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Lockdown will hit credit profiles of India Inc, say rating firms

ICRA said the acuteness of the covid-19 impact remains uncertain at this stage and would depend on how quickly the pandemic is contained and the measures taken by government to soften the deleterious impact. (Photo: Mint)Premium
ICRA said the acuteness of the covid-19 impact remains uncertain at this stage and would depend on how quickly the pandemic is contained and the measures taken by government to soften the deleterious impact. (Photo: Mint)

  • Indian companies' credit quality had remained under pressure through fiscal 2020 amid a slowdown in the economy
  • In fiscal 2021, downgrades will continue to outnumber upgrades driven by economic impact of the pandemic

MUMBAI : Business disruption because of the ongoing nationwide lockdown will lead to a near-term worsening of the credit quality at Indian companies, which were already under pressure in FY20 due to sluggish consumption and investment, ratings agencies said. The ability of companies to rebound from near-frozen demand will be critical in the post-lockdown period.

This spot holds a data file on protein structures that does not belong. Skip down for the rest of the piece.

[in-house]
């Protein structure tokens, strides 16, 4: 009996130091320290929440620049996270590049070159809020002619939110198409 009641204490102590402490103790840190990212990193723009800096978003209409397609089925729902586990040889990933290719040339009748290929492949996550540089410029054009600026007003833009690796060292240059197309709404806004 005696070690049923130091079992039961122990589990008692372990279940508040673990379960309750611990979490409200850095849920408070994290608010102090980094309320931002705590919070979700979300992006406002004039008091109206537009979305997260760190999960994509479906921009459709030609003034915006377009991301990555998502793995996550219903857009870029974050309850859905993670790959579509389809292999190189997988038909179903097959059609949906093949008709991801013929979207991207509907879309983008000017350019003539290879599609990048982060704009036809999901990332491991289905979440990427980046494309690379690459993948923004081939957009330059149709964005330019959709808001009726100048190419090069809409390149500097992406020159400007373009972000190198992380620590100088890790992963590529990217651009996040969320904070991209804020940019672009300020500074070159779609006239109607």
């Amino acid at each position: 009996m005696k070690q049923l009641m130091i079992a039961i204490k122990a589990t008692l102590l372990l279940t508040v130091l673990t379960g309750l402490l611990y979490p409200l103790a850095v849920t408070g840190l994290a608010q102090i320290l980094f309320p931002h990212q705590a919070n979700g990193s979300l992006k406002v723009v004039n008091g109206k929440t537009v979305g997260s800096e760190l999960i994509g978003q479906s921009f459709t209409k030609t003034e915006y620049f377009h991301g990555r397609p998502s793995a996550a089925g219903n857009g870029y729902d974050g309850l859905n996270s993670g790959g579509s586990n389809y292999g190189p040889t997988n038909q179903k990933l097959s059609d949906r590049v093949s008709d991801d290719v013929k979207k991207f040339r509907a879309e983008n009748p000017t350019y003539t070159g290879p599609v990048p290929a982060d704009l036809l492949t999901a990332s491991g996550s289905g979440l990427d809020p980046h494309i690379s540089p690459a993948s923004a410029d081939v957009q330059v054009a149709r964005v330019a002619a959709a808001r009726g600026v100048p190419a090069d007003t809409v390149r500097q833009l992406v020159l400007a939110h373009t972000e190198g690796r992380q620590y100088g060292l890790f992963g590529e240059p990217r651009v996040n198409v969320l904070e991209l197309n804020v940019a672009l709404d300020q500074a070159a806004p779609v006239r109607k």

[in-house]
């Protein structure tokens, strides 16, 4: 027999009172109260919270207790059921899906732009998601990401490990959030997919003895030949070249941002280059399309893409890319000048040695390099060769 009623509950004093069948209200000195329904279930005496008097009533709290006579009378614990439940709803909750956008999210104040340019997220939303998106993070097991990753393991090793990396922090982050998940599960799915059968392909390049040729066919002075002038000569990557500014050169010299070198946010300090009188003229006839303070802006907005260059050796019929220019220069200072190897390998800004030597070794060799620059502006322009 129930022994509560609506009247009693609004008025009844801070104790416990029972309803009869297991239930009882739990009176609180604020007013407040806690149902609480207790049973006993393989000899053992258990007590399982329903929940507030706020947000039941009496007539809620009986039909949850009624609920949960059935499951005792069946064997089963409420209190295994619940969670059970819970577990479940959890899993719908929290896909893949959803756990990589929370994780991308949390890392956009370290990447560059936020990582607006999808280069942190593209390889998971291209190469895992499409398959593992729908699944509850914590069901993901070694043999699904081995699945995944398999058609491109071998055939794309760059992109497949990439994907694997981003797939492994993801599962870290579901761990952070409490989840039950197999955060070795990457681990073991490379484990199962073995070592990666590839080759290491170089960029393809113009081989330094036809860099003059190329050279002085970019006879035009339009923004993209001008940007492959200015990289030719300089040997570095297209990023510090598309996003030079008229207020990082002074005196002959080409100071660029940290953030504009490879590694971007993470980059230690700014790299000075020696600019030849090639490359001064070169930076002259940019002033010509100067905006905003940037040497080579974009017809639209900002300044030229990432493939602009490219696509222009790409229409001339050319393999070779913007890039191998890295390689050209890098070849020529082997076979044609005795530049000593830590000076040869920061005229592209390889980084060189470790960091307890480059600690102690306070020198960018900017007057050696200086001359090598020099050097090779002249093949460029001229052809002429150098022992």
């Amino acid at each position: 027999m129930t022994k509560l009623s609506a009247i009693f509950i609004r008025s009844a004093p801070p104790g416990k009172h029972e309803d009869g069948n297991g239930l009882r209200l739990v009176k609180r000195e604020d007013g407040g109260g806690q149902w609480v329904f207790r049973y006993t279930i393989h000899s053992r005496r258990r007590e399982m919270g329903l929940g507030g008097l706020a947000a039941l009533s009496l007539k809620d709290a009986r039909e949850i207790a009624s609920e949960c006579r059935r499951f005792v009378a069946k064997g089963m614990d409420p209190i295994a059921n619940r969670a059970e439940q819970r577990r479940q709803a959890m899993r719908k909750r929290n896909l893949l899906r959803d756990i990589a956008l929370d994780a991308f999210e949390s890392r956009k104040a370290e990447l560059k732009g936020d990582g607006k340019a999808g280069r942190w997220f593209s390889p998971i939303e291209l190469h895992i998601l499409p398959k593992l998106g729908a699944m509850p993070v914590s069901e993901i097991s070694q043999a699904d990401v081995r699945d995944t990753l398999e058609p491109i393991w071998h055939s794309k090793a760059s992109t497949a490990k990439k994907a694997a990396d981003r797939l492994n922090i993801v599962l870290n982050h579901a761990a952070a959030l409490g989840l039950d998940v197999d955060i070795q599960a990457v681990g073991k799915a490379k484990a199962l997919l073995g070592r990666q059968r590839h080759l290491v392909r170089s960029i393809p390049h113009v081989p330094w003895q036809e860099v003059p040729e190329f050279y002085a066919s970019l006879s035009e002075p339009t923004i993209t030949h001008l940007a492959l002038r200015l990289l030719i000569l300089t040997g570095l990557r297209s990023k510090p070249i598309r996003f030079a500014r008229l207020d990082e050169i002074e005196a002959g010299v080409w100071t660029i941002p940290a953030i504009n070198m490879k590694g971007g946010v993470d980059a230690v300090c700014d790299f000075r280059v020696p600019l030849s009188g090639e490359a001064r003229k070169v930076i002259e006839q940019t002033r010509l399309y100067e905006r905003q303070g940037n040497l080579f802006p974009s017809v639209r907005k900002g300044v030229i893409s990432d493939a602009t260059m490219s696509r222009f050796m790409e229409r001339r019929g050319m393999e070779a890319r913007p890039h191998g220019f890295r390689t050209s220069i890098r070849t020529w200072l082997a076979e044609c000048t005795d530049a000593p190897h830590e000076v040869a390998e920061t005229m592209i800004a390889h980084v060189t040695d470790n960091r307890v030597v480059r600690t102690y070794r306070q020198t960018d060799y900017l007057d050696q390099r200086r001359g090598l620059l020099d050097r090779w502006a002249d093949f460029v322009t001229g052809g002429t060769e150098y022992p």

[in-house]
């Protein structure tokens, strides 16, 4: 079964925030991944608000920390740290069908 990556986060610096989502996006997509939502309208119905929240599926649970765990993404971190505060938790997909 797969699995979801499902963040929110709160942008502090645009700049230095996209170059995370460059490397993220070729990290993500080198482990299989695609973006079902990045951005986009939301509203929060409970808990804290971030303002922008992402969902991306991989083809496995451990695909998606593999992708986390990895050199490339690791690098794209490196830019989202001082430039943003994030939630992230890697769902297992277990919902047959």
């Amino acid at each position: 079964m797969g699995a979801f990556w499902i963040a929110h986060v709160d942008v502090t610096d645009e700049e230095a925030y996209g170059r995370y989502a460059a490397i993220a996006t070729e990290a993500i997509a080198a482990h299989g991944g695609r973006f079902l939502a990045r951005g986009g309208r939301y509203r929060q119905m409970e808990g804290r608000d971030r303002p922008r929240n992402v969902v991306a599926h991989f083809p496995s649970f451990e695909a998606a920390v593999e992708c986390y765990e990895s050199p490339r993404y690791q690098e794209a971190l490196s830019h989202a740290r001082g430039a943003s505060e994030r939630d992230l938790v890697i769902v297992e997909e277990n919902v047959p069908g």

Strong balance sheets or continuing demand will support some sectors during the current lockdown, while others may be hurt by collapsing discretionary demand or high leverage, according to Crisil Ratings. As the lockdown is lifted, credit profiles will be back to being driven by fundamentals such as economic recovery, demand resilience and normalization of working capital cycles. However, the duration, spread and intensity of the pandemic will continue to materially impact the credit outlook for FY21.

“Our study of 35 sectors, both from manufacturing and services, however, shows sharp variation in resilience in a post covid-19 landscape," said Gurpreet Chhatwal, president of Crisil Ratings.

Nearly 44% of debt is in sectors that are expected to be in the high resilience category, according to the agency’s estimates. Among these, pharmaceuticals, fertilizer, oil refineries, power and gas distribution and transmission benefit from the essential nature of products and, in some cases, even from government support. Telecom and fast moving consumer goods will see the least impact on demand. Indeed, some of their sub-segments may benefit from an increase in demand during the disruption.

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